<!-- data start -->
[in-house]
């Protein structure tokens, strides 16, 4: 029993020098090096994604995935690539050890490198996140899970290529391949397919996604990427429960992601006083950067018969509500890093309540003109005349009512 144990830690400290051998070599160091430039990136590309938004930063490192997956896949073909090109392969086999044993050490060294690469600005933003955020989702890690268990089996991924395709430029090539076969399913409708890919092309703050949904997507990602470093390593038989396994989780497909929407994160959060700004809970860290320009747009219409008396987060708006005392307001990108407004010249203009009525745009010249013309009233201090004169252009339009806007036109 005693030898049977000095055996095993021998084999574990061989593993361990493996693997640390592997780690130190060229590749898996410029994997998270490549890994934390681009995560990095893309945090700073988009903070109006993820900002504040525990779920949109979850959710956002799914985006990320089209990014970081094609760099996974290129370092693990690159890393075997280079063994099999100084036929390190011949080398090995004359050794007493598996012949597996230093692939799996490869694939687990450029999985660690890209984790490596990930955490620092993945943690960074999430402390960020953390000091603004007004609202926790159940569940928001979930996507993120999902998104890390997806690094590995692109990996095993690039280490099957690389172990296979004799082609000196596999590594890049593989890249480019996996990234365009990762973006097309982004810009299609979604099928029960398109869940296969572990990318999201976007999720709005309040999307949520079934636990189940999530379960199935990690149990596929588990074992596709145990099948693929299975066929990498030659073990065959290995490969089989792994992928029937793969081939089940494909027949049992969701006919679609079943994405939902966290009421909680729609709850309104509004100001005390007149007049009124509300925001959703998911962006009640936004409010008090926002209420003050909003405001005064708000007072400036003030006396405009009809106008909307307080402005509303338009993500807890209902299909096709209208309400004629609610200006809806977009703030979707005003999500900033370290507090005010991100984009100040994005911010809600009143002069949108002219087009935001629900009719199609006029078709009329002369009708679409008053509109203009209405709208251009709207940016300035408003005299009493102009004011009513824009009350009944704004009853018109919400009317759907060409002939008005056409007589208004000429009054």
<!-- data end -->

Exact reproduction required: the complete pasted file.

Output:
[in-house]
């Protein structure tokens, strides 16, 4: 029993020098090096994604995935690539050890490198996140899970290529391949397919996604990427429960992601006083950067018969509500890093309540003109005349009512 144990830690400290051998070599160091430039990136590309938004930063490192997956896949073909090109392969086999044993050490060294690469600005933003955020989702890690268990089996991924395709430029090539076969399913409708890919092309703050949904997507990602470093390593038989396994989780497909929407994160959060700004809970860290320009747009219409008396987060708006005392307001990108407004010249203009009525745009010249013309009233201090004169252009339009806007036109 005693030898049977000095055996095993021998084999574990061989593993361990493996693997640390592997780690130190060229590749898996410029994997998270490549890994934390681009995560990095893309945090700073988009903070109006993820900002504040525990779920949109979850959710956002799914985006990320089209990014970081094609760099996974290129370092693990690159890393075997280079063994099999100084036929390190011949080398090995004359050794007493598996012949597996230093692939799996490869694939687990450029999985660690890209984790490596990930955490620092993945943690960074999430402390960020953390000091603004007004609202926790159940569940928001979930996507993120999902998104890390997806690094590995692109990996095993690039280490099957690389172990296979004799082609000196596999590594890049593989890249480019996996990234365009990762973006097309982004810009299609979604099928029960398109869940296969572990990318999201976007999720709005309040999307949520079934636990189940999530379960199935990690149990596929588990074992596709145990099948693929299975066929990498030659073990065959290995490969089989792994992928029937793969081939089940494909027949049992969701006919679609079943994405939902966290009421909680729609709850309104509004100001005390007149007049009124509300925001959703998911962006009640936004409010008090926002209420003050909003405001005064708000007072400036003030006396405009009809106008909307307080402005509303338009993500807890209902299909096709209208309400004629609610200006809806977009703030979707005003999500900033370290507090005010991100984009100040994005911010809600009143002069949108002219087009935001629900009719199609006029078709009329002369009708679409008053509109203009209405709208251009709207940016300035408003005299009493102009004011009513824009009350009944704004009853018109919400009317759907060409002939008005056409007589208004000429009054």